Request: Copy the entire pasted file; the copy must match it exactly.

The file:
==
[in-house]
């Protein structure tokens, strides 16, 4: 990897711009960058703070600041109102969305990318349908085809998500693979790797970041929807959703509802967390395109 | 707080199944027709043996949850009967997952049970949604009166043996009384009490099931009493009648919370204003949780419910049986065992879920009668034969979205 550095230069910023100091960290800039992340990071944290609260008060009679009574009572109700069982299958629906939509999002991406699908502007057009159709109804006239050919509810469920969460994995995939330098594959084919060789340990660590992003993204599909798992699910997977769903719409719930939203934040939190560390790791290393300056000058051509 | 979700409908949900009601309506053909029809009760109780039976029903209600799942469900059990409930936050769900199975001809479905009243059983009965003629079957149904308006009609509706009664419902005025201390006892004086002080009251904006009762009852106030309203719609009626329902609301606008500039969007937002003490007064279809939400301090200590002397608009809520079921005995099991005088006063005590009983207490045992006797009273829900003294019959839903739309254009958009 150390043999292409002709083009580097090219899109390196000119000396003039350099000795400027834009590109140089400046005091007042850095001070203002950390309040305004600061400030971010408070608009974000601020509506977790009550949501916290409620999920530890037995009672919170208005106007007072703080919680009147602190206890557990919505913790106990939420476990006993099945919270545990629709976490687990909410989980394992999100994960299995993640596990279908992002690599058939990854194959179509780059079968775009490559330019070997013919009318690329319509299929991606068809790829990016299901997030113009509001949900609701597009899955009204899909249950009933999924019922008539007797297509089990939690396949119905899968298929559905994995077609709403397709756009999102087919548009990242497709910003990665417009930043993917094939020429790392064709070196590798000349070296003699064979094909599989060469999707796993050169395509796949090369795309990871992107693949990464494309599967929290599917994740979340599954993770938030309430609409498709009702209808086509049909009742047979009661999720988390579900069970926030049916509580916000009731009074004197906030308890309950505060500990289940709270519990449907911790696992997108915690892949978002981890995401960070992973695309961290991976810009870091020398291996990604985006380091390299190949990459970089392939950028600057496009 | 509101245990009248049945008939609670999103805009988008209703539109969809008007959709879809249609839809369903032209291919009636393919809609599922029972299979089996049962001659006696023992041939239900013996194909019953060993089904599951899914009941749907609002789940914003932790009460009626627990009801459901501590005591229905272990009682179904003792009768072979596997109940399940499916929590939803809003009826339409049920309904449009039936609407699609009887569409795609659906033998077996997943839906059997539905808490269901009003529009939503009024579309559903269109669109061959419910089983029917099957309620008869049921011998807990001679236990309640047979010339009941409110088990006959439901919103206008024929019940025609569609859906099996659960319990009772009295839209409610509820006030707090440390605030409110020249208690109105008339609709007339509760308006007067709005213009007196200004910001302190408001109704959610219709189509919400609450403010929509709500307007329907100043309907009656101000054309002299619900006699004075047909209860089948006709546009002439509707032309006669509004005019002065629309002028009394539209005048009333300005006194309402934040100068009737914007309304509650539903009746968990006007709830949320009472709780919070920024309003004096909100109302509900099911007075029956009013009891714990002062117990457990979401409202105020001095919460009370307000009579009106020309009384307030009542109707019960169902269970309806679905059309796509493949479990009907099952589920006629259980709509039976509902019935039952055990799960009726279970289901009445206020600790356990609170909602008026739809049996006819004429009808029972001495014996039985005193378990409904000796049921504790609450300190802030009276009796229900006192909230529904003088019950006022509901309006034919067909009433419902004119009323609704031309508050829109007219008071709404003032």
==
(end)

[in-house]
């Protein structure tokens, strides 16, 4: 990897711009960058703070600041109102969305990318349908085809998500693979790797970041929807959703509802967390395109 | 707080199944027709043996949850009967997952049970949604009166043996009384009490099931009493009648919370204003949780419910049986065992879920009668034969979205 550095230069910023100091960290800039992340990071944290609260008060009679009574009572109700069982299958629906939509999002991406699908502007057009159709109804006239050919509810469920969460994995995939330098594959084919060789340990660590992003993204599909798992699910997977769903719409719930939203934040939190560390790791290393300056000058051509 | 979700409908949900009601309506053909029809009760109780039976029903209600799942469900059990409930936050769900199975001809479905009243059983009965003629079957149904308006009609509706009664419902005025201390006892004086002080009251904006009762009852106030309203719609009626329902609301606008500039969007937002003490007064279809939400301090200590002397608009809520079921005995099991005088006063005590009983207490045992006797009273829900003294019959839903739309254009958009 150390043999292409002709083009580097090219899109390196000119000396003039350099000795400027834009590109140089400046005091007042850095001070203002950390309040305004600061400030971010408070608009974000601020509506977790009550949501916290409620999920530890037995009672919170208005106007007072703080919680009147602190206890557990919505913790106990939420476990006993099945919270545990629709976490687990909410989980394992999100994960299995993640596990279908992002690599058939990854194959179509780059079968775009490559330019070997013919009318690329319509299929991606068809790829990016299901997030113009509001949900609701597009899955009204899909249950009933999924019922008539007797297509089990939690396949119905899968298929559905994995077609709403397709756009999102087919548009990242497709910003990665417009930043993917094939020429790392064709070196590798000349070296003699064979094909599989060469999707796993050169395509796949090369795309990871992107693949990464494309599967929290599917994740979340599954993770938030309430609409498709009702209808086509049909009742047979009661999720988390579900069970926030049916509580916000009731009074004197906030308890309950505060500990289940709270519990449907911790696992997108915690892949978002981890995401960070992973695309961290991976810009870091020398291996990604985006380091390299190949990459970089392939950028600057496009 | 509101245990009248049945008939609670999103805009988008209703539109969809008007959709879809249609839809369903032209291919009636393919809609599922029972299979089996049962001659006696023992041939239900013996194909019953060993089904599951899914009941749907609002789940914003932790009460009626627990009801459901501590005591229905272990009682179904003792009768072979596997109940399940499916929590939803809003009826339409049920309904449009039936609407699609009887569409795609659906033998077996997943839906059997539905808490269901009003529009939503009024579309559903269109669109061959419910089983029917099957309620008869049921011998807990001679236990309640047979010339009941409110088990006959439901919103206008024929019940025609569609859906099996659960319990009772009295839209409610509820006030707090440390605030409110020249208690109105008339609709007339509760308006007067709005213009007196200004910001302190408001109704959610219709189509919400609450403010929509709500307007329907100043309907009656101000054309002299619900006699004075047909209860089948006709546009002439509707032309006669509004005019002065629309002028009394539209005048009333300005006194309402934040100068009737914007309304509650539903009746968990006007709830949320009472709780919070920024309003004096909100109302509900099911007075029956009013009891714990002062117990457990979401409202105020001095919460009370307000009579009106020309009384307030009542109707019960169902269970309806679905059309796509493949479990009907099952589920006629259980709509039976509902019935039952055990799960009726279970289901009445206020600790356990609170909602008026739809049996006819004429009808029972001495014996039985005193378990409904000796049921504790609450300190802030009276009796229900006192909230529904003088019950006022509901309006034919067909009433419902004119009323609704031309508050829109007219008071709404003032």